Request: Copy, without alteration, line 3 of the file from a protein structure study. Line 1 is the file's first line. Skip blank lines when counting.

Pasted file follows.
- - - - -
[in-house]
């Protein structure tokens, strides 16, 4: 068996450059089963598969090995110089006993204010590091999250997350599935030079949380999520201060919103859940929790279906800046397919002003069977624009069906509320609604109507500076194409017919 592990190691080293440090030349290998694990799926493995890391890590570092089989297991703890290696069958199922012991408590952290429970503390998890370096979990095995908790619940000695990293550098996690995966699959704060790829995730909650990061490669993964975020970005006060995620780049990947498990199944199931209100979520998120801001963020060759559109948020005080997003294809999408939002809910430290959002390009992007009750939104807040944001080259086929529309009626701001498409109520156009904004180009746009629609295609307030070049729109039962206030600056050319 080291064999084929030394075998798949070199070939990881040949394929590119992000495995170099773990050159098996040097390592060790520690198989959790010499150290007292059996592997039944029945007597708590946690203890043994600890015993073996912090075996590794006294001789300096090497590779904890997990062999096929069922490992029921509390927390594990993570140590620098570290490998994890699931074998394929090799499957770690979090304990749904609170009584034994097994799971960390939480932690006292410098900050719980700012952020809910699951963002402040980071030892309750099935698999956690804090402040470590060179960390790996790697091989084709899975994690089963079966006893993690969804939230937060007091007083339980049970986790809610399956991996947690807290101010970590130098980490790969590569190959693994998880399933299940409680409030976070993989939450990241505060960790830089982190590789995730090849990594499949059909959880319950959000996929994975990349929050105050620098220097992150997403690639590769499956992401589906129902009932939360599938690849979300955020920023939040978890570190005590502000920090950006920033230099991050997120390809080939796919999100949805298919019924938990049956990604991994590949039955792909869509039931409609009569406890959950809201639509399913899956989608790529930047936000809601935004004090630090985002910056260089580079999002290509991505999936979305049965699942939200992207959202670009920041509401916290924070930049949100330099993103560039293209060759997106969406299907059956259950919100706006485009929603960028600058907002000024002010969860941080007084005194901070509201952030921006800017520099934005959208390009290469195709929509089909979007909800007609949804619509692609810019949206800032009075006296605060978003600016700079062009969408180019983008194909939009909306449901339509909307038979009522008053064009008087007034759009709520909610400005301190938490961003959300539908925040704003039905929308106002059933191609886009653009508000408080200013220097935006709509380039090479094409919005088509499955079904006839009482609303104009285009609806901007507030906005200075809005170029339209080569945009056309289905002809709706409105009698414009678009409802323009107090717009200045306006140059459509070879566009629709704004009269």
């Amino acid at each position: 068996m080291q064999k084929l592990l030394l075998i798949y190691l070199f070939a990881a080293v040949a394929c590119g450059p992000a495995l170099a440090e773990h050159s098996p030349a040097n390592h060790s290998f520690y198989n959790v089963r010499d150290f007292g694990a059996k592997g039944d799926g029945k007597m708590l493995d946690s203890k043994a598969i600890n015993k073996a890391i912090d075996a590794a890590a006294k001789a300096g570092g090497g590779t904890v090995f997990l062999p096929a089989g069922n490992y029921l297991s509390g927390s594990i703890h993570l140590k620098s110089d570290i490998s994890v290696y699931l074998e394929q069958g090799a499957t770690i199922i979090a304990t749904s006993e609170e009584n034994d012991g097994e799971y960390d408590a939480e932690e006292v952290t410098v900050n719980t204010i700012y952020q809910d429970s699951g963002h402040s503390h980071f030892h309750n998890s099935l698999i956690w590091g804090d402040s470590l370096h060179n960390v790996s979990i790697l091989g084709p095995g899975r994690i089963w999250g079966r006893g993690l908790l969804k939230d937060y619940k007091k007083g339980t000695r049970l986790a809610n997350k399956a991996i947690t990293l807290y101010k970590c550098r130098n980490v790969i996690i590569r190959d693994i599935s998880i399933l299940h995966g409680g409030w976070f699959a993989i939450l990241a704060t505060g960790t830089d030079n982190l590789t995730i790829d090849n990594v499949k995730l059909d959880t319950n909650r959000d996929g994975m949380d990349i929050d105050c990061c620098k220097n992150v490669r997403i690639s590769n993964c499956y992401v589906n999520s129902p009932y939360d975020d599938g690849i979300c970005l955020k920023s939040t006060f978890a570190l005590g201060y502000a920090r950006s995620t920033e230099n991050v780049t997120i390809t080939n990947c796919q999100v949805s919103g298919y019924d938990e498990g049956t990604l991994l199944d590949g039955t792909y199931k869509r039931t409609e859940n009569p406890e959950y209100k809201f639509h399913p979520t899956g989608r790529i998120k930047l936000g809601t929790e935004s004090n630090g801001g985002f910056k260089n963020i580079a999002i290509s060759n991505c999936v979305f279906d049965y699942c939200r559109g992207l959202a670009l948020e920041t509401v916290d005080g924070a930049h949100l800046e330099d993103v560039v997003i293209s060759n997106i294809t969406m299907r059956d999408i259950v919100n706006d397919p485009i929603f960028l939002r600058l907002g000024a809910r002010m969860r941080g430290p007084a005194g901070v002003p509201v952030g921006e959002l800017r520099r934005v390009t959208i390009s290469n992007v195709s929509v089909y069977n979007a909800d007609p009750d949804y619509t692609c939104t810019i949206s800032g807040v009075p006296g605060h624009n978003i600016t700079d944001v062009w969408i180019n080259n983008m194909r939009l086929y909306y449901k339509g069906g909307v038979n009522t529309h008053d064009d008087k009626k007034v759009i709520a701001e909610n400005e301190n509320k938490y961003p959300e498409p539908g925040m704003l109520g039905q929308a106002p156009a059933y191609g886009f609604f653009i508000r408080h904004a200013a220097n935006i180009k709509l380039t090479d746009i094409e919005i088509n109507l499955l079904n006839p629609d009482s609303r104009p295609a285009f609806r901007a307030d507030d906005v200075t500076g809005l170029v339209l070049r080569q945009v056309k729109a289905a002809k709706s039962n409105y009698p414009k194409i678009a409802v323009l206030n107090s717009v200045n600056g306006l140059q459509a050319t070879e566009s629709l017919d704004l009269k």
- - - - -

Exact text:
């Amino acid at each position: 068996m080291q064999k084929l592990l030394l075998i798949y190691l070199f070939a990881a080293v040949a394929c590119g450059p992000a495995l170099a440090e773990h050159s098996p030349a040097n390592h060790s290998f520690y198989n959790v089963r010499d150290f007292g694990a059996k592997g039944d799926g029945k007597m708590l493995d946690s203890k043994a598969i600890n015993k073996a890391i912090d075996a590794a890590a006294k001789a300096g570092g090497g590779t904890v090995f997990l062999p096929a089989g069922n490992y029921l297991s509390g927390s594990i703890h993570l140590k620098s110089d570290i490998s994890v290696y699931l074998e394929q069958g090799a499957t770690i199922i979090a304990t749904s006993e609170e009584n034994d012991g097994e799971y960390d408590a939480e932690e006292v952290t410098v900050n719980t204010i700012y952020q809910d429970s699951g963002h402040s503390h980071f030892h309750n998890s099935l698999i956690w590091g804090d402040s470590l370096h060179n960390v790996s979990i790697l091989g084709p095995g899975r994690i089963w999250g079966r006893g993690l908790l969804k939230d937060y619940k007091k007083g339980t000695r049970l986790a809610n997350k399956a991996i947690t990293l807290y101010k970590c550098r130098n980490v790969i996690i590569r190959d693994i599935s998880i399933l299940h995966g409680g409030w976070f699959a993989i939450l990241a704060t505060g960790t830089d030079n982190l590789t995730i790829d090849n990594v499949k995730l059909d959880t319950n909650r959000d996929g994975m949380d990349i929050d105050c990061c620098k220097n992150v490669r997403i690639s590769n993964c499956y992401v589906n999520s129902p009932y939360d975020d599938g690849i979300c970005l955020k920023s939040t006060f978890a570190l005590g201060y502000a920090r950006s995620t920033e230099n991050v780049t997120i390809t080939n990947c796919q999100v949805s919103g298919y019924d938990e498990g049956t990604l991994l199944d590949g039955t792909y199931k869509r039931t409609e859940n009569p406890e959950y209100k809201f639509h399913p979520t899956g989608r790529i998120k930047l936000g809601t929790e935004s004090n630090g801001g985002f910056k260089n963020i580079a999002i290509s060759n991505c999936v979305f279906d049965y699942c939200r559109g992207l959202a670009l948020e920041t509401v916290d005080g924070a930049h949100l800046e330099d993103v560039v997003i293209s060759n997106i294809t969406m299907r059956d999408i259950v919100n706006d397919p485009i929603f960028l939002r600058l907002g000024a809910r002010m969860r941080g430290p007084a005194g901070v002003p509201v952030g921006e959002l800017r520099r934005v390009t959208i390009s290469n992007v195709s929509v089909y069977n979007a909800d007609p009750d949804y619509t692609c939104t810019i949206s800032g807040v009075p006296g605060h624009n978003i600016t700079d944001v062009w969408i180019n080259n983008m194909r939009l086929y909306y449901k339509g069906g909307v038979n009522t529309h008053d064009d008087k009626k007034v759009i709520a701001e909610n400005e301190n509320k938490y961003p959300e498409p539908g925040m704003l109520g039905q929308a106002p156009a059933y191609g886009f609604f653009i508000r408080h904004a200013a220097n935006i180009k709509l380039t090479d746009i094409e919005i088509n109507l499955l079904n006839p629609d009482s609303r104009p295609a285009f609806r901007a307030d507030d906005v200075t500076g809005l170029v339209l070049r080569q945009v056309k729109a289905a002809k709706s039962n409105y009698p414009k194409i678009a409802v323009l206030n107090s717009v200045n600056g306006l140059q459509a050319t070879e566009s629709l017919d704004l009269k």